I have heard several sermons—and I’m sure many of you have too—in which the speaker looks back with admiration at the early church as it is depicted at the end of Acts 2. In this ideal moment at the beginning of the Christian church, believers self-sacrificially gave up their own comforts in order to ensure that other believers in crisis were looked after. As much as we like to praise this as a picture of the love and generosity of genuine Christianity, putting anything like this sort of attitude into practice is far rarer.
James Dobson was a hero of the church tradition that I grew up in, and he really seemed like someone who was passionate about preserving Christian truth and seeing families brought to Christ. His most recent newsletter, however, did some low-level trending on Twitter this week for all the wrong reasons, and I wanted to make a longer response to it. If I am now calling him out by name, it is not because he is particularly in the wrong, but he is representative of a broader Christian approach to social issues that I am finding more and more disturbing, and the contrast with my opinion of him as a youth is just so stark.
I also don’t want to imply that solutions to social problems are ever easy or that putting Acts 2 into practice is without complication. Nevertheless, if I were to ask you to mine Scripture—the Torah in Deuteronomy; Christ’s teachings; Paul’s letters—for a general perspective on how we should view the poor, the outsider, the refugee, what do you think you’d come up with? Not least, surely you’d include that the Bible commands love for the outsider by reminding believers that we were all slaves given freedom by grace, and that at the heart of true religion is looking after the vulnerable and those who are unable to repay us.
If I asked you to give a biblical perspective on how important culture and race and nationality are to the Christian’s identity, I’m sure we’d conclude that these are not important at all. Culture is neutral unless it imposes idolatries on us, and race and nationality have been dissolved into a gospel that shows love to all and despises favouritism. Indeed, Twitter is awash with white Christians who tell black believers exactly this—they apparently don’t even see race.
But when James Dobson hits the border camps, why does so much of this basic Christian teaching evaporate? Why is there fear of the outsider and insistence upon the sanctity of comfortable American culture? To be sure, his newsletter regularly affirms how much he grieves with and loves these people (“Tears flooded my eyes as I stood before them… ‘Please tell them that God loves them… tell them that I love them, too.’”), and I am in no doubt that the problems that he describes are very real and very serious. But there are several attitudes evident in this newsletter that I can’t understand.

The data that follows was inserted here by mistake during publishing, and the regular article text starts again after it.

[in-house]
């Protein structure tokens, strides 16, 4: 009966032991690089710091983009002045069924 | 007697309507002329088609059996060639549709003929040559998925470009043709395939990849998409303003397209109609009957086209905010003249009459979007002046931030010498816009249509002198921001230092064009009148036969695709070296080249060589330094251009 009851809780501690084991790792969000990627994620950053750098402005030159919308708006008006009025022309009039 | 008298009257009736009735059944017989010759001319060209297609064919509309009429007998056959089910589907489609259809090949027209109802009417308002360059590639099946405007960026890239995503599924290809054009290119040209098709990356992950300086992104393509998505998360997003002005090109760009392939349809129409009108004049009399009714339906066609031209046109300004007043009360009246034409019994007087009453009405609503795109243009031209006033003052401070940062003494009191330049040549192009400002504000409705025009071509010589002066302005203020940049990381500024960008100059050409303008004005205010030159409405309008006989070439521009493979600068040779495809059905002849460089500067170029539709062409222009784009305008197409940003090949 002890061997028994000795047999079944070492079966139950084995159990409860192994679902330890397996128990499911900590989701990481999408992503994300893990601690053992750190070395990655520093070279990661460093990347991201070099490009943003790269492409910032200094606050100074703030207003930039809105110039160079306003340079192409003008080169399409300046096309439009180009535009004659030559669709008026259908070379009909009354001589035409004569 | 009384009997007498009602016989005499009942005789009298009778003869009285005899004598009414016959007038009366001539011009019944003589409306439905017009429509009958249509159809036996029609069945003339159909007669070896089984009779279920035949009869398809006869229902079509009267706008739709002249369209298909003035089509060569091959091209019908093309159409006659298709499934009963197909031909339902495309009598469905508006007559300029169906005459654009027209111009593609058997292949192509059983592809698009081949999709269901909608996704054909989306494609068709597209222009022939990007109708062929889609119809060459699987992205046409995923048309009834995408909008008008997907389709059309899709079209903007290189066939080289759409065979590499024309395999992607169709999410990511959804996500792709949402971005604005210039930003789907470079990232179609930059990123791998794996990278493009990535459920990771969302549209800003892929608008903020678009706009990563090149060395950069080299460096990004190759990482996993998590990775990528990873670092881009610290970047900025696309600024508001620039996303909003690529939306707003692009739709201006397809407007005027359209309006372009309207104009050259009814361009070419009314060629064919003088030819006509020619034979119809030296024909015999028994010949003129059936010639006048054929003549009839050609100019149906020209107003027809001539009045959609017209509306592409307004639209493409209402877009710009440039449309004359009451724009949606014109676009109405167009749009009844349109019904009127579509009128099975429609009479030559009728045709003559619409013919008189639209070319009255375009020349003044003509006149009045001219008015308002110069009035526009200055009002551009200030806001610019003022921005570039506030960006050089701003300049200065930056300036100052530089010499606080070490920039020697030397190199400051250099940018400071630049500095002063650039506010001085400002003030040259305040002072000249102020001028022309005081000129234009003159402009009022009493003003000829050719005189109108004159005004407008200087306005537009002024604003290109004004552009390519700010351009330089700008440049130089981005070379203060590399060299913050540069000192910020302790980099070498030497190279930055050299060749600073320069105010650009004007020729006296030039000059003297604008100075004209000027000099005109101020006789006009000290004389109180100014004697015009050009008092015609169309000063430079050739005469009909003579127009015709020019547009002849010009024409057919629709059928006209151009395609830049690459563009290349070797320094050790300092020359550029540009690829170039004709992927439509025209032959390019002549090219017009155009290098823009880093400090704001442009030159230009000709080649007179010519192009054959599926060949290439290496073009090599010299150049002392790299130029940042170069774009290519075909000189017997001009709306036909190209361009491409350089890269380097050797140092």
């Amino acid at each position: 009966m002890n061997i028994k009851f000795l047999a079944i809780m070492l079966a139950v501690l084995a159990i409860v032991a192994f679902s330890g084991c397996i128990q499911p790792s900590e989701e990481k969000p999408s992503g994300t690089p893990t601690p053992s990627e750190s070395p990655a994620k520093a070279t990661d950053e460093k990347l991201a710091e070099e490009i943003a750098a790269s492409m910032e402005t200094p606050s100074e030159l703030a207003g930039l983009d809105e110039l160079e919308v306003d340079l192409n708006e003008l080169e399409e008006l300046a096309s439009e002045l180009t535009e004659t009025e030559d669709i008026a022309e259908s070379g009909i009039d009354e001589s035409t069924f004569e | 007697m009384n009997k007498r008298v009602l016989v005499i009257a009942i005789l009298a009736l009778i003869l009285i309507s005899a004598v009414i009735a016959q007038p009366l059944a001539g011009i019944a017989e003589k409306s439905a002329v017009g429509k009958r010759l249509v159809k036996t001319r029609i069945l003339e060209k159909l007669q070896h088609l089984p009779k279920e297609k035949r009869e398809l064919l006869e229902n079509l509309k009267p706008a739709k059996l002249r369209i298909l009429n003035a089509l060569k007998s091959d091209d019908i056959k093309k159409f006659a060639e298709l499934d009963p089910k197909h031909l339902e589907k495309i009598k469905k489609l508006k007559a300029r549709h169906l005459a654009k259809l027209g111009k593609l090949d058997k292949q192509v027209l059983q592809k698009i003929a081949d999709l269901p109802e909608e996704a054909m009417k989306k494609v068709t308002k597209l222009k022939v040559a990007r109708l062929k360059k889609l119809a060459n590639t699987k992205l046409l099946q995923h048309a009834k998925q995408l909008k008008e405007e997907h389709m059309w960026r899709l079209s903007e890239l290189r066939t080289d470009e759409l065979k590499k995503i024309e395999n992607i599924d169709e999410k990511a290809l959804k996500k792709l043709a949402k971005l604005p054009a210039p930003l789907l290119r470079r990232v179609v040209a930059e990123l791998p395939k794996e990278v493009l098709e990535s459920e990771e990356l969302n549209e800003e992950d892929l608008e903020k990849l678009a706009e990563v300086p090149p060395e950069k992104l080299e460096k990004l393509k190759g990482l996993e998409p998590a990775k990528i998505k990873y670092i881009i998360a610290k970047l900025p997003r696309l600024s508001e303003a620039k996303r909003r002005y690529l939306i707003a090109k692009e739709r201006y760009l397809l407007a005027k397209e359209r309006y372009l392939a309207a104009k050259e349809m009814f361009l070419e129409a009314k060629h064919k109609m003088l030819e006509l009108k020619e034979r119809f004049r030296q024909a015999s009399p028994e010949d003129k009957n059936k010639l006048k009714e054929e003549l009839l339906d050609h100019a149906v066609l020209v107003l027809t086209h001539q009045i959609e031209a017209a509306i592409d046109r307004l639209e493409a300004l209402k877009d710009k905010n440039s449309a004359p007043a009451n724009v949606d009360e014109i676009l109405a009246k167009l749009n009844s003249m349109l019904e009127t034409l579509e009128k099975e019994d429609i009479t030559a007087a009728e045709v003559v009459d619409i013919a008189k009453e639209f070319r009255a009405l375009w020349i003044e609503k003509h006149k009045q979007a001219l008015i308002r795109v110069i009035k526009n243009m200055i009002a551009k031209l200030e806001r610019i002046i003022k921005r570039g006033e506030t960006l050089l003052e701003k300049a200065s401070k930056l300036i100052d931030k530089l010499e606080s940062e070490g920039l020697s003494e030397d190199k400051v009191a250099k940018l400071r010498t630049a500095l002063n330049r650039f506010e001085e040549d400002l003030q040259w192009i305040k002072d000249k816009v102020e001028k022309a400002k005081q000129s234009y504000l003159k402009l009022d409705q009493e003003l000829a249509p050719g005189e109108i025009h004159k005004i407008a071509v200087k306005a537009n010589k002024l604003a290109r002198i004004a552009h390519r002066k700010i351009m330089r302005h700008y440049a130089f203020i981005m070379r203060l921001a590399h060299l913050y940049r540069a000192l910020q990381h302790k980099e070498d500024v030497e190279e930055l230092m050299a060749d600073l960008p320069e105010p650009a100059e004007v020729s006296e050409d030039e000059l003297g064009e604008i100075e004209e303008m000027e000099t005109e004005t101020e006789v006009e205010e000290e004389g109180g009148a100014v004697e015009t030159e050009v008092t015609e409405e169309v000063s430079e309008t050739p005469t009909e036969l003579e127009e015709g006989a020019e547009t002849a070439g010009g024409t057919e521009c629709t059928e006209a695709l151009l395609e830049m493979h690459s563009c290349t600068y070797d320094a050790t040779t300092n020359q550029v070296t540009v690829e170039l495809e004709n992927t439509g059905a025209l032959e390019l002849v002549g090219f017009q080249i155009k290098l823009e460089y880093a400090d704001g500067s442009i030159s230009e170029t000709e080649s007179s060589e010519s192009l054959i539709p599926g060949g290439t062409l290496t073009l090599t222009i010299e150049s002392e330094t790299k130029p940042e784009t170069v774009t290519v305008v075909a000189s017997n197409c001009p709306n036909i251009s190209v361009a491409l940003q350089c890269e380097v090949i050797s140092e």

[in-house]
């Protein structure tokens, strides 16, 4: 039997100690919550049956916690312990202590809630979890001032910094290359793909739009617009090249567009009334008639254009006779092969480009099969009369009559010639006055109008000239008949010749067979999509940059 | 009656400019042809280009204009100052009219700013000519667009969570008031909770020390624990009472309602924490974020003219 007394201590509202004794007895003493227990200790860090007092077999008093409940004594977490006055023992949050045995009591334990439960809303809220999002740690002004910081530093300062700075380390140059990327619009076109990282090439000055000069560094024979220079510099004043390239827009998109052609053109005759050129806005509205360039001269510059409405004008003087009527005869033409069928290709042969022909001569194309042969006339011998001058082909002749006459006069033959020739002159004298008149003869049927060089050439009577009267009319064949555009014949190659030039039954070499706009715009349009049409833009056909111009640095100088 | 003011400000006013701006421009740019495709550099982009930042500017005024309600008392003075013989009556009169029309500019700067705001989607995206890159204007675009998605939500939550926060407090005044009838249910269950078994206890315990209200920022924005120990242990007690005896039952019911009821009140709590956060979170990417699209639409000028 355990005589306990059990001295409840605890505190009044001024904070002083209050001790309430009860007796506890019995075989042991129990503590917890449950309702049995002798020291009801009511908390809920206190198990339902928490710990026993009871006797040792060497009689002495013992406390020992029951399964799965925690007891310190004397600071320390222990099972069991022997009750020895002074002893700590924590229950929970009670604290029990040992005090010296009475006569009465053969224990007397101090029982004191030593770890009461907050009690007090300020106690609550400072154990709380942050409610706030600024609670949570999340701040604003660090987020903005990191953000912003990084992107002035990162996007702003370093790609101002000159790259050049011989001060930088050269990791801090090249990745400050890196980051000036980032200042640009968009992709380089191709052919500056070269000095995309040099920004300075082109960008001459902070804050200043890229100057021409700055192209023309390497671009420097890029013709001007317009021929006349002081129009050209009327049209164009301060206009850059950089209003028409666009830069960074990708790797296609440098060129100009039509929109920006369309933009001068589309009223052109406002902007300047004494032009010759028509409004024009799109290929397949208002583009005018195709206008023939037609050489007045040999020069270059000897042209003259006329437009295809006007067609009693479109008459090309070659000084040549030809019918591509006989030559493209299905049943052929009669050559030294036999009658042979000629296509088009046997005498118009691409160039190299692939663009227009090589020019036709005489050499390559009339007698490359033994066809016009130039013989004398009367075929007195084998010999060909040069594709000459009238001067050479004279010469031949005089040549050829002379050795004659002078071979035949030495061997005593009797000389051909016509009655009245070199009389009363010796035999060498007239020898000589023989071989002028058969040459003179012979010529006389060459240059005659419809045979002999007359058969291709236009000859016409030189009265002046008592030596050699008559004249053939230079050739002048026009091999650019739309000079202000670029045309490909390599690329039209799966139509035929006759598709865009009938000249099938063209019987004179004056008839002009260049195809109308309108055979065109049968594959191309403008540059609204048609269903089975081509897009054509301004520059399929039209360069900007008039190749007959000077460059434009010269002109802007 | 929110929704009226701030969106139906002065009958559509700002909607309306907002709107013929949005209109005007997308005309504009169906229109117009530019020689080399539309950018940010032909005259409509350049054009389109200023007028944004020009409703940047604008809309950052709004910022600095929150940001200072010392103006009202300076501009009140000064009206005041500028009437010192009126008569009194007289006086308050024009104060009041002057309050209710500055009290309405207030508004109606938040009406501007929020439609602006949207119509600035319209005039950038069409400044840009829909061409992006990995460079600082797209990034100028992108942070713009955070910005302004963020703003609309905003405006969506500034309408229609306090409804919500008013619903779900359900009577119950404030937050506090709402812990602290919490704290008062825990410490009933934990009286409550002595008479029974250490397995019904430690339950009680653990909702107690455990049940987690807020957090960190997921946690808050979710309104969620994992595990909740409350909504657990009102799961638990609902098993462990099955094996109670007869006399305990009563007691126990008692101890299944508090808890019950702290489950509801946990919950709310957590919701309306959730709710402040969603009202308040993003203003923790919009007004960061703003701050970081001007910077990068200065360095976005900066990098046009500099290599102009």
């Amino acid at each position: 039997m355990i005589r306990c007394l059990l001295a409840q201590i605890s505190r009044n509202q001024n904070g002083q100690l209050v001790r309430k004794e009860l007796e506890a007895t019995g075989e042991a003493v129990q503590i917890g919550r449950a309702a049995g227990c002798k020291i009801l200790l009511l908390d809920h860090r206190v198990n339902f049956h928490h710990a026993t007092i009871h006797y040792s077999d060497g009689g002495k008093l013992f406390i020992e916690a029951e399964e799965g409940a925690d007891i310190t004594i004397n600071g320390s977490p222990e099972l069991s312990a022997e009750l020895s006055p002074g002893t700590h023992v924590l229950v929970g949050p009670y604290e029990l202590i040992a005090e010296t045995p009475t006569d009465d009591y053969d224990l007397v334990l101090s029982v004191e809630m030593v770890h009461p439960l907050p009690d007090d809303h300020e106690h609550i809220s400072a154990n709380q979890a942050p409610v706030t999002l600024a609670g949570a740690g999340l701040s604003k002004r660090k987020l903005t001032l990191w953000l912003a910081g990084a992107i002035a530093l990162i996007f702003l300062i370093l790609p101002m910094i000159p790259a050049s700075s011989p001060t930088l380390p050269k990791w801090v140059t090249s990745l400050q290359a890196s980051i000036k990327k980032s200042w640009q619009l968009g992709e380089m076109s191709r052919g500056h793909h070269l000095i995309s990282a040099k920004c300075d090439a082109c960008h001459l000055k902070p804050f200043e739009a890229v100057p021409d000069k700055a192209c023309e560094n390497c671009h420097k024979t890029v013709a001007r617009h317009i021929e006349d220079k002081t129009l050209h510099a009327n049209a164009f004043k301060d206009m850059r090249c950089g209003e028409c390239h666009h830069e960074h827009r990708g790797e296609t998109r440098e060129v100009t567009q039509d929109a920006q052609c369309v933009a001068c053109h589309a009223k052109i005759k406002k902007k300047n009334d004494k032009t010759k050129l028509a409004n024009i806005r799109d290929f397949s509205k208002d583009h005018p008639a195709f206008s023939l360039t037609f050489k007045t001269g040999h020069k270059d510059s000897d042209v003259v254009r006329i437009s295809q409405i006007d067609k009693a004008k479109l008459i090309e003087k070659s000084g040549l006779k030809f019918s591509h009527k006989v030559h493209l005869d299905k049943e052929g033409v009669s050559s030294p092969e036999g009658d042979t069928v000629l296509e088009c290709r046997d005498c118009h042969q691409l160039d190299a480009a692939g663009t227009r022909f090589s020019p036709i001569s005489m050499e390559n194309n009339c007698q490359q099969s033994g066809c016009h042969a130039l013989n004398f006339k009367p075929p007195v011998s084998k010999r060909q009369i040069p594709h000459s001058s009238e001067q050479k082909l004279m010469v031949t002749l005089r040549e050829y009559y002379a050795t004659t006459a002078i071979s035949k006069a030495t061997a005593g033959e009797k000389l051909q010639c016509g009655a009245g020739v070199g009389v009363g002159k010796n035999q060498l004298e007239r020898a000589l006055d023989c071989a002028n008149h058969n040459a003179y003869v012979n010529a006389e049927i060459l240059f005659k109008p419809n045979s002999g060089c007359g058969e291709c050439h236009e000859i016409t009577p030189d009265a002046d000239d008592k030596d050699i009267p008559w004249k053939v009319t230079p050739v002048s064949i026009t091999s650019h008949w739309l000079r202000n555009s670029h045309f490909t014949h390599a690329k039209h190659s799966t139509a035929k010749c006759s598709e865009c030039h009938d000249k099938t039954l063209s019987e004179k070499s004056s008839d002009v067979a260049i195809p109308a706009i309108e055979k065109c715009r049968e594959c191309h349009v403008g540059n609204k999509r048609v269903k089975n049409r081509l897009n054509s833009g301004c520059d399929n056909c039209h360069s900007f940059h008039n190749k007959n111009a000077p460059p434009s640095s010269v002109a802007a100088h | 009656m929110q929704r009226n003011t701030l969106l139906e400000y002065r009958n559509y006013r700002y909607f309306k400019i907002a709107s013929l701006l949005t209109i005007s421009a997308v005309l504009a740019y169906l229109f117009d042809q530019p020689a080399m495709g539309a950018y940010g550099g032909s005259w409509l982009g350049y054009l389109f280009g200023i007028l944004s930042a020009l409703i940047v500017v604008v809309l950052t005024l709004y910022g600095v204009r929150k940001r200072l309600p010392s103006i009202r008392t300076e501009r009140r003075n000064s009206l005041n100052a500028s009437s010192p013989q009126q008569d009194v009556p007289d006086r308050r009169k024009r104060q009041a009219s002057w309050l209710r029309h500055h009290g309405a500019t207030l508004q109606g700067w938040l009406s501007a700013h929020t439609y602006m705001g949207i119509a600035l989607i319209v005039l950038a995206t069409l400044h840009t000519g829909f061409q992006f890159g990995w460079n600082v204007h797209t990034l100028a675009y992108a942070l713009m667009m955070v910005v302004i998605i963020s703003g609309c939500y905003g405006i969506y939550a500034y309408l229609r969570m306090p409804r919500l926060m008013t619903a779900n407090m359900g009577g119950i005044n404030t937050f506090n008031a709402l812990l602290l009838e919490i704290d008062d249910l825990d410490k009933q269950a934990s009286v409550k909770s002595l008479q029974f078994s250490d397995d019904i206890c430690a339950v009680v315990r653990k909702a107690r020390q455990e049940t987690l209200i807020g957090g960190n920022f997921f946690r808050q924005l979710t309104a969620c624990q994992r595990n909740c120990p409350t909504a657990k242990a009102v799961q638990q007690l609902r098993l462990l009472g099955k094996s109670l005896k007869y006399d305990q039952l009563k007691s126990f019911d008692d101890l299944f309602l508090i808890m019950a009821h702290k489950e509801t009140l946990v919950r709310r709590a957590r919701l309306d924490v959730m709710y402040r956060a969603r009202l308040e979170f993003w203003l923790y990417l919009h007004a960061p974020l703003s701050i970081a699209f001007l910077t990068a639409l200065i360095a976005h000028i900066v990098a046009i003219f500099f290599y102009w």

Demonising foreigners: Criminals and illiterates
There are several studies that deal with problems of racial bias in corrupting the memory of eye-witnesses. For example, Pacific Standard Magazine details how stereotypes play a role in altering how witnesses remember the facial features of a perpetrator, and there are accounts of witnesses incorrectly identifying a white perpetrator as black due to the assumption that a criminal is likely to be black, or black suspects being remembered as particularly large or especially threatening. In short, xenophobia is a dangerous sin, and stereotyping plays a major role in perpetuating injustices against those who are considered other.
Yet without presenting any statistical evidence, whether it be about criminal records of those applying for asylum or the comparative rates of crime committed by immigrants versus American citizens, Dobson is quick to characterise (albeit “some”) migrants and refugees as criminal by virtue of their otherness. He says:
“An unknown number of these men are hardened criminals and drug runners, and they are difficult to identify. Most make their way across the border.”
“The border patrol agents are so busy caring for refugees seeking entry to the United States that they have very little time to police the borders. It is so porous that huge quantities of contraband, including all kinds of narcotics, flow into this country every day. Then it is transported northward to America’s cities to be consumed by adolescents and millennials. Lawless gangs, such as MS-13, are also pouring into the culture, making violence for inner cities a way of life.”
Of course he’s not accusing every migrant of being criminal, but notice how the language is always extreme: it’s huge quantities of drugs flowing in through porous borders; it’s lawless gangs pouring in and making violence a way of life. (He even manages to shoehorn millennials in there, in case there weren’t enough groups for him to vilify in one letter.)
The presentation of these people as vile and parasitic culminates in his conclusion:
“I can only report that without an overhaul of the law and the allocation of resources, millions of illegal immigrants will continue flooding to this great land from around the world. Many of them have no marketable skills. They are illiterate and unhealthy. Some are violent criminals. Their numbers will soon overwhelm the culture as we have known it, and it could bankrupt the nation.”
I find it abhorrent that in view of a serious refugee crisis from countries to the south, Dobson’s concern is not with need or gospel, but that “the culture” of his “great country” will be overwhelmed by swarms of dirty illiterates.
Demonising the left: Democrat Plots
In the process of making his dehumanising characterisation of the refugees, he also decides to add to the polarisation of America’s political and social landscape by blaming this problem on Democrats. He says:
“The refugees quickly give themselves up to agents. That is why they have made this journey. They know they will be fed, medicated, and treated humanely, even if they are in holding areas while they are in our custody. Then they will be released on American soil. This is the system set up by a liberal Congress and judges… Democrats want massive numbers of immigrants who will someday become voters. Some Republicans support the policies because they want cheap labor for agricultural purposes. The border could be fixed, but there are very few in authority who seem to care.”
Whatever the socio-political causes of high refugee numbers, and whatever has motivated the laws that insist on humane treatment of refugees and disallow their repatriation, Dobson ensures the agreement of his readers against the needy by portraying the impulse to help them as “liberal” and by sweeping all humanitarian impulses behind these laws into a cynical Democrat plot to bolster their voter numbers by naturalising foreign children. Dobson seems unable to conceive of the possibility that laws might have been made to protect these people from exploitation and mistreatment—the very impulse that his Christian faith should produce in him—rather, good treatment of refugees must surely have been motivated by a sinister Leftist power-grab and should therefore be opposed.